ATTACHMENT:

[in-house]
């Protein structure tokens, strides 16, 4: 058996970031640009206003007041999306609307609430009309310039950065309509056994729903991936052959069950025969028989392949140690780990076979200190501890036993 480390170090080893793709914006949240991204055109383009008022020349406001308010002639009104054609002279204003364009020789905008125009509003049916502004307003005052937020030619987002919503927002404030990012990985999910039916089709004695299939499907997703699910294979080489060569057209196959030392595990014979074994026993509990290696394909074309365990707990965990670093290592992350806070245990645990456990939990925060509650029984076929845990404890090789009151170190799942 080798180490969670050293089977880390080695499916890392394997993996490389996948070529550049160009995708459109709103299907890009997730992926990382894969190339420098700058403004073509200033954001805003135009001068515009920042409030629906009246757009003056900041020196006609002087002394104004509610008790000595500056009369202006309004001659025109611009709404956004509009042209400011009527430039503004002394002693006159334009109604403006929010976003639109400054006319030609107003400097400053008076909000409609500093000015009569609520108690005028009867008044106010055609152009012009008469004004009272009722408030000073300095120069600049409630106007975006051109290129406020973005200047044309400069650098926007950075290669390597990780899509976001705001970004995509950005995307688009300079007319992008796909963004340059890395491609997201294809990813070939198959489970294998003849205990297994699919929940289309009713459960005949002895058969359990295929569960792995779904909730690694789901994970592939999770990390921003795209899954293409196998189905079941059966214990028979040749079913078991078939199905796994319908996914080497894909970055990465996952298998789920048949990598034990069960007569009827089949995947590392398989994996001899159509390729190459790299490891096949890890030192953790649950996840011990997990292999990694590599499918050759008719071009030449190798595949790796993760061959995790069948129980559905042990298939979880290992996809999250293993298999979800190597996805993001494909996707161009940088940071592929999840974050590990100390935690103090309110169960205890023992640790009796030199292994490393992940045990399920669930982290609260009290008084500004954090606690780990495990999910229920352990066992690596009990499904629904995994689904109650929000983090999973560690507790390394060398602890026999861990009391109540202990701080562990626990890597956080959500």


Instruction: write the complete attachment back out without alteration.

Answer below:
[in-house]
């Protein structure tokens, strides 16, 4: 058996970031640009206003007041999306609307609430009309310039950065309509056994729903991936052959069950025969028989392949140690780990076979200190501890036993 480390170090080893793709914006949240991204055109383009008022020349406001308010002639009104054609002279204003364009020789905008125009509003049916502004307003005052937020030619987002919503927002404030990012990985999910039916089709004695299939499907997703699910294979080489060569057209196959030392595990014979074994026993509990290696394909074309365990707990965990670093290592992350806070245990645990456990939990925060509650029984076929845990404890090789009151170190799942 080798180490969670050293089977880390080695499916890392394997993996490389996948070529550049160009995708459109709103299907890009997730992926990382894969190339420098700058403004073509200033954001805003135009001068515009920042409030629906009246757009003056900041020196006609002087002394104004509610008790000595500056009369202006309004001659025109611009709404956004509009042209400011009527430039503004002394002693006159334009109604403006929010976003639109400054006319030609107003400097400053008076909000409609500093000015009569609520108690005028009867008044106010055609152009012009008469004004009272009722408030000073300095120069600049409630106007975006051109290129406020973005200047044309400069650098926007950075290669390597990780899509976001705001970004995509950005995307688009300079007319992008796909963004340059890395491609997201294809990813070939198959489970294998003849205990297994699919929940289309009713459960005949002895058969359990295929569960792995779904909730690694789901994970592939999770990390921003795209899954293409196998189905079941059966214990028979040749079913078991078939199905796994319908996914080497894909970055990465996952298998789920048949990598034990069960007569009827089949995947590392398989994996001899159509390729190459790299490891096949890890030192953790649950996840011990997990292999990694590599499918050759008719071009030449190798595949790796993760061959995790069948129980559905042990298939979880290992996809999250293993298999979800190597996805993001494909996707161009940088940071592929999840974050590990100390935690103090309110169960205890023992640790009796030199292994490393992940045990399920669930982290609260009290008084500004954090606690780990495990999910229920352990066992690596009990499904629904995994689904109650929000983090999973560690507790390394060398602890026999861990009391109540202990701080562990626990890597956080959500």